was also black and desired as an Orthodox priest to undertake missionary work among his fellow blacks. This is the only indication we have of Fr. Raphael's missionary efforts among his people.<ref>Manolis, Paul G. ''Raphael (Robert) Morgan: The First Black Orthodox Priest in America''. '''Theologia: Epistēmonikon Periodikon Ekdidomenon Kata Trimēnian'''. (En Athenais: Vraveion Akadēmias Athēnōn), 1981, vol.52, no.3, pp.470-71.</ref>
In 1909, his wife filed for divorce, on the alleged charges of cruelty and failure to support their children. She left with their son Cyril to Delaware County, where she remarried.
tonsure===In 1911 Fr. Raphael sailed to Cyprus, presumably to be tonsured a [[hieromonk]]. Possibly somewhere around this time, he founded the ''Order of the Cross of Golgotha'' (O.C.G.). However, Fr. Oliver Herbel ([[Antiochian Orthodox Christian Archdiocese of North America|AOC]]) has suggested that in 1911 Fr. Raphael was [[Tonsure|tonsured]] in Athens.<ref>Fr. Oliver Herbel ([[Antiochian Orthodox Christian Archdiocese of North America|AOC]]). ''[http://www.ocanews.org/Herbeljurisdiction4.22.09.html Jurisdictional Disunity and the Russian Mission].'' '''Orthodox Christians for Accountability'''. [[April 22]], 2009.</ref>
===Lecture Tour in Jamaica===
Near the end of 1913, Fr. Raphael visited his homeland of Jamaica, staying for several month until sometime the next year. While there, he met a group of Syrians, who were complaining of a lack of Orthodox church on the island. Fr Raphael did his best to contact the Syrian-American diocese of the Russian church, writing to St [[Raphael of Brooklyn]], but as most of their descendants are now communicants in the Episcopal Church, this presumably came to no avail. In December, a Russian warship came to port, and he concelebrated the Divine Liturgy with the sailors, their chaplain, and his new-found Syrians.
The main work of his visit, however, was a lecture circuit that he ran throughout Jamaica. Citing a lack of Orthodox churches, Fr Raphael would speak at churches of various denomination. The topics would usually cover his travels, the Holy Land, and Holy Orthodoxy. At some point, he even made it to his hometown of Chapelton, to whom he remarked of his name change, "I will always be Robert to you".
===Last Known Records===
In 1916 Fr. Raphael was still in Philadelphia,
appearing to have made the Philadelphia Greek parish his base of operations.<ref>* Namee, Matthew. ''[http://orthodoxhistory.org/?p=244 The First Black Orthodox Priest in America].'' '''OrthodoxHistory.org''' (The Society for Orthodox Christian History in the Americas). July 15, 2009.</ref> The last documentation of Fr. Raphael comes from a letter to the ''Daily Gleaner'' on [[October 4]], 1916. Representing a group of about a dozen other like-minded Jamaican-Americans, he wrote in to protest the lectures of Black Nationalist Marcus Garvey. Fr. Raphael signed the letter as ''"Father Rapahel, O.C.G., Priest-Apostolic, the Greek-Orthodox Catholic Church."''<ref>The full text of the signed letter is printed in:<br>Robert A. Hill, Marcus Garvey, Universal Negro Improvement Association. ''Letter Denouncing Marcus Garvey.'' In: '''[http://books.google.ca/books?id=CKJrUKdSZwkC&printsec=frontcover&source=gbs_navlinks_s The Marcus Garvey and Universal Negro Improvement Association Papers: 1826-August 1919].''' University of California Press, 1983. pp.196-197.</ref> Garvey's views on Jamaica, they felt, were damaging to both the reputation of their homeland and its people. Garvey's response came ten days later, in which he called the letter a conspiratorial fabrication meant to undermine the success and favour he had gained while in Jamaica and in the United States.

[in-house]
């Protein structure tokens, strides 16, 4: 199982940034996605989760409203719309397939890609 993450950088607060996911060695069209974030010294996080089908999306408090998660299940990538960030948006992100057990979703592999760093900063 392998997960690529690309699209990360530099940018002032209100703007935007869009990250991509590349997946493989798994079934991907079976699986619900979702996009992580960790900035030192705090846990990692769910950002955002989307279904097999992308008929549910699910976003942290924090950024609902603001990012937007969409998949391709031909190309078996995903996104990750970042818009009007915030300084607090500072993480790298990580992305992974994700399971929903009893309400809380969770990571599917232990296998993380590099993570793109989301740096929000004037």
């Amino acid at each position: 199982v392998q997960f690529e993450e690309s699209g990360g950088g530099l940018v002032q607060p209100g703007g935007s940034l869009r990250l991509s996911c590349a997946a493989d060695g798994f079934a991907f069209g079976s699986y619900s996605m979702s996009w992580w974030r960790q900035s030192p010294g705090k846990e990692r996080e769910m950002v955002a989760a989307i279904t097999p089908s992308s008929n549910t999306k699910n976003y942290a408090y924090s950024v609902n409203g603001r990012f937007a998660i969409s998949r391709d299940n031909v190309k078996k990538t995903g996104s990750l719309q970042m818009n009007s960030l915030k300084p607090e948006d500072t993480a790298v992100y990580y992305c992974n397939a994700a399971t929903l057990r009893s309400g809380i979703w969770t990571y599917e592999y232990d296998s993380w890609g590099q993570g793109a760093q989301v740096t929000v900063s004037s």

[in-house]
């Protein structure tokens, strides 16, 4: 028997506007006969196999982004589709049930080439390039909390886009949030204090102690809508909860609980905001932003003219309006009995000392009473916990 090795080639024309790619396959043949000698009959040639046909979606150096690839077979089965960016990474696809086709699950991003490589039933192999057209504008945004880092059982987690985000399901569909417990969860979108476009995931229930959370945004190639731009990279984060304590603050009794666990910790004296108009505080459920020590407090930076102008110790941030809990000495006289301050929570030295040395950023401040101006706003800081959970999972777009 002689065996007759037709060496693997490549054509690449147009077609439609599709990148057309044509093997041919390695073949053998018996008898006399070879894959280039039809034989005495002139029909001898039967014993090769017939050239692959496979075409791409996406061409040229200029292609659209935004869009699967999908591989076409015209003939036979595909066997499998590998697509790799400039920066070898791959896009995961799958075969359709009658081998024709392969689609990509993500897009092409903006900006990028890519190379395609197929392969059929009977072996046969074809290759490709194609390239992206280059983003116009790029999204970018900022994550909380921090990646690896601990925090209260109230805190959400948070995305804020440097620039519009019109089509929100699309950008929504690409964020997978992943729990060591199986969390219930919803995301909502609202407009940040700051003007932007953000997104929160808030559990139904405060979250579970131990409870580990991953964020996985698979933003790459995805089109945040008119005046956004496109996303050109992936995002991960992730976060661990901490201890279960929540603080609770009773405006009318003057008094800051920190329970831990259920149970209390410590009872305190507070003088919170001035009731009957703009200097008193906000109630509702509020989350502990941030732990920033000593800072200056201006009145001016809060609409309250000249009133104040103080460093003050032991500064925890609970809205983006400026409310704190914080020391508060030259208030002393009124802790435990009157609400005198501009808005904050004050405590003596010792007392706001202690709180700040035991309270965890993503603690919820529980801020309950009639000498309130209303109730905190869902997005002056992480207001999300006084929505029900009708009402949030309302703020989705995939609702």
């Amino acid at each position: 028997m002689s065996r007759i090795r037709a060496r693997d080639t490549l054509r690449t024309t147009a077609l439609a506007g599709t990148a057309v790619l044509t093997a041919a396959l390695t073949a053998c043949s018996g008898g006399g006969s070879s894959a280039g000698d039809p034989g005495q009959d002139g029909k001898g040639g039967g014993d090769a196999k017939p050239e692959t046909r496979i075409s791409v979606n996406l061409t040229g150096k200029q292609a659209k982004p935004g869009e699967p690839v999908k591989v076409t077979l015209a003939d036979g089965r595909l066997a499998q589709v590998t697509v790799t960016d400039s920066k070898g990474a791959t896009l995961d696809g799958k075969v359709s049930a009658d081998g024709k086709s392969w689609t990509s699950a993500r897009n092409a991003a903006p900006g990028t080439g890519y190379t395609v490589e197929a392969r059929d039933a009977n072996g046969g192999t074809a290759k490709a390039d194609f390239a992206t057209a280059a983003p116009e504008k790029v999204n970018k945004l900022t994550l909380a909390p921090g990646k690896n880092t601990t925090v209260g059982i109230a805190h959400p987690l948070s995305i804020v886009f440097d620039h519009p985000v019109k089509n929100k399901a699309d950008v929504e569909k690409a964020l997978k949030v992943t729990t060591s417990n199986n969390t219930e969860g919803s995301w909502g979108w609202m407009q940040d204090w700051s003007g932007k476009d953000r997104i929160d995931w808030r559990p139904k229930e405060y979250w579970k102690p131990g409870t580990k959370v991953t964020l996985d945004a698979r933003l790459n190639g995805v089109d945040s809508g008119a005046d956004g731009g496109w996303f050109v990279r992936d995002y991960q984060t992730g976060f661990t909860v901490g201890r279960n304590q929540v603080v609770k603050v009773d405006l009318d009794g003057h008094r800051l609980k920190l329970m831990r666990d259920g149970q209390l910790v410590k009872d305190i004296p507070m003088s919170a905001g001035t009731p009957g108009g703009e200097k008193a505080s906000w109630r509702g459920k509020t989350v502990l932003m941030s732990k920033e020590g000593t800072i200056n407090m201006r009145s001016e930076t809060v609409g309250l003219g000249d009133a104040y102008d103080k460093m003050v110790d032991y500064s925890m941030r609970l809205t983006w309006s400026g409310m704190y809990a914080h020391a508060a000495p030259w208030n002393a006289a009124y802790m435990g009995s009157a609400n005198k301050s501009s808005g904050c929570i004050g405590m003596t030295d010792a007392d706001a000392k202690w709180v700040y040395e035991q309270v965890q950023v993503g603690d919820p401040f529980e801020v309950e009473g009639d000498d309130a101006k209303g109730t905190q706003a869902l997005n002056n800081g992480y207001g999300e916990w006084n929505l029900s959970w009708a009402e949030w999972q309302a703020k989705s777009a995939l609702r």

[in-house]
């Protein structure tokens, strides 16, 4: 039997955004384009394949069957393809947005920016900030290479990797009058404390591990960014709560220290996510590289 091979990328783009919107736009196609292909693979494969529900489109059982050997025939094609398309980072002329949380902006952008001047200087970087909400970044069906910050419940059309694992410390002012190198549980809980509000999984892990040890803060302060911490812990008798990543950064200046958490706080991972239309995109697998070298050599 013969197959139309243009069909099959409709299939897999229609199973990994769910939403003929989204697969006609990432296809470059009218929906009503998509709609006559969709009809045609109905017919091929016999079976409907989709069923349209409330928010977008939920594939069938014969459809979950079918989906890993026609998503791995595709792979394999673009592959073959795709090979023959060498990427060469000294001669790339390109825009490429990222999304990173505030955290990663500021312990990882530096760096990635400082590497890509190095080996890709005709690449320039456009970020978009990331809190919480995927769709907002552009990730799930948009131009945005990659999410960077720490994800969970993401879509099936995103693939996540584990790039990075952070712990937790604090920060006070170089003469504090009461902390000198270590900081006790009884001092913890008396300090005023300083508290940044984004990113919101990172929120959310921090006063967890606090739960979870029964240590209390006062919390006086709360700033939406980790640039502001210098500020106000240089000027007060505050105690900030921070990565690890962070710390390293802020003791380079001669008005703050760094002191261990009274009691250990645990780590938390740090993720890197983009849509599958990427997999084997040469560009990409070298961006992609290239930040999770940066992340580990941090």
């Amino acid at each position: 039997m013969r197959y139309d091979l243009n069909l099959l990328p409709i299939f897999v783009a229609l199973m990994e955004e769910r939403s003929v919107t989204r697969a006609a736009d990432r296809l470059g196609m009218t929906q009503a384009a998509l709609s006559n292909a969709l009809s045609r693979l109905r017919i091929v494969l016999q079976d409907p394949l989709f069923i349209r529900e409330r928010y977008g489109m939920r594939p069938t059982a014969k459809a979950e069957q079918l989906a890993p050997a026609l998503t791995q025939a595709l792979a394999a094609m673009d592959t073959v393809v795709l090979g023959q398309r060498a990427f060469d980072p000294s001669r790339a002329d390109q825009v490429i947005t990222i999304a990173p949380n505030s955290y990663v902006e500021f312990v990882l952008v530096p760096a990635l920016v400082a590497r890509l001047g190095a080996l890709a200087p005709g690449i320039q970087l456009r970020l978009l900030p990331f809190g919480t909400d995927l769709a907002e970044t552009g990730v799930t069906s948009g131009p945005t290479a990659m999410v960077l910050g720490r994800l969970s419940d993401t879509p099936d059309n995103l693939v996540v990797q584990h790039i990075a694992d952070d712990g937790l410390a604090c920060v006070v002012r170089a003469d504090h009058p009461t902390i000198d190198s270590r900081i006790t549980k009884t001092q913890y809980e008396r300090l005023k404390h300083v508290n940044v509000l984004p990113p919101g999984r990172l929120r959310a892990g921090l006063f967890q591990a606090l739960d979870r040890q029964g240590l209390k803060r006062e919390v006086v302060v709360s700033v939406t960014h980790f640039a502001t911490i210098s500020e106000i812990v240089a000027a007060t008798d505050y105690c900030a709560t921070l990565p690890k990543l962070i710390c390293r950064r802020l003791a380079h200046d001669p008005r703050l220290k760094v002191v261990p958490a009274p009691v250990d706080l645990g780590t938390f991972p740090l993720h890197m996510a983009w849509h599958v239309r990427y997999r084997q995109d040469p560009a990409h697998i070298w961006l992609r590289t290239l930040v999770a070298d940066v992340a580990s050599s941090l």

Little is known of Fr. Raphael's life after this point, except from some interviews conducted in the 1970s between Greek-American historian Paul G. Manolis and surviving members of the [http://evangelismos.us/default.aspx Greek Community of the Annunciation] in Philadelphia, who recalled the black priest who was evidently a part of their community for a period of time. One elderly woman, Grammatike Kritikos Sherwin, remembered that Fr Raphael's daughter left to attend Oxford; another parishioner, Kyriacos Biniaris, recalls that Morgan, whose hand "he kissed many times", spoke broken Greek and served with Fr. Petrides reciting the liturgy mostly in English; whilst another, a George Liacouras, recalled that after serving in Philadelphia for some years, Fr. Raphael left for Jerusalem, never to return.<ref>Manolis, Paul G. ''Raphael (Robert) Morgan: The First Black Orthodox Priest in America''. '''Theologia: Epistēmonikon Periodikon Ekdidomenon Kata Trimēnian'''. (En Athenais: Vraveion Akadēmias Athēnōn), 1981, vol.52, no.3, pp.469.</ref> The [[Greek Orthodox Archdiocese of America]] has no record either of Fr. Raphael Morgan, nor of Fr. Petrides, as the first records for the Philadelphia community in the archives only began in 1918.
* Hill, Robert A., Marcus Garvey, Universal Negro Improvement Association. ''[http://books.google.ca/books?id=CKJrUKdSZwkC&printsec=frontcover&source=gbs_navlinks_s The Marcus Garvey and Universal Negro Improvement Association Papers: 1826-August 1919].'' University of California Press, 1983. ISBN 9780520044562
* Mather, Frank Lincoln. ''[http://books.google.com/books?id=RFZ2AAAAMAAJ&source=gbs_navlinks_s Who's who of the Colored Race: A General Biographical Dictionary of Men and Women of African Descent].'' University of Michigan. Gale Research Co., 1915.
* ''Une Conquete du Patriarcat Oecumenique.'' ''' ''Echos d'Orient'' '''. Vol. XI. No.68, 1908, pp.55-56.
:(''Publication of the Roman Catholic Uniate Assumptionist Fathers, located in Chalcedon'')